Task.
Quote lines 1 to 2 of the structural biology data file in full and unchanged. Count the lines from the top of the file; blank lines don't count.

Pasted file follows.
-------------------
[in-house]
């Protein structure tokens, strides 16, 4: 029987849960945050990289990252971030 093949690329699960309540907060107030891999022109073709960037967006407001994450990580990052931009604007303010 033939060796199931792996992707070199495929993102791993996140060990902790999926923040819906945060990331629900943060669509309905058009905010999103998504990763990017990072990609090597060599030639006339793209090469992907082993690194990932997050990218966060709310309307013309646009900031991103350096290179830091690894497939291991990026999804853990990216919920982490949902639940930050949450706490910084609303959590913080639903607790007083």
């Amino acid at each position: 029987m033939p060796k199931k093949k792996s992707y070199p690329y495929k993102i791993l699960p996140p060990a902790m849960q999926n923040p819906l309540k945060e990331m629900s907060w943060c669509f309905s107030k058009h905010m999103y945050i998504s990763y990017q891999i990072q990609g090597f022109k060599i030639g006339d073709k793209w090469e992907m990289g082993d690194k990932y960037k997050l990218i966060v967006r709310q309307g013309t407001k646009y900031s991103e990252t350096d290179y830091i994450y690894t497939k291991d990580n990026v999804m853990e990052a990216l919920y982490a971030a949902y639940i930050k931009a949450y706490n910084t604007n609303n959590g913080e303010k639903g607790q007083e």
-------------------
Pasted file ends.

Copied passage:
[in-house]
């Protein structure tokens, strides 16, 4: 029987849960945050990289990252971030 093949690329699960309540907060107030891999022109073709960037967006407001994450990580990052931009604007303010 033939060796199931792996992707070199495929993102791993996140060990902790999926923040819906945060990331629900943060669509309905058009905010999103998504990763990017990072990609090597060599030639006339793209090469992907082993690194990932997050990218966060709310309307013309646009900031991103350096290179830091690894497939291991990026999804853990990216919920982490949902639940930050949450706490910084609303959590913080639903607790007083």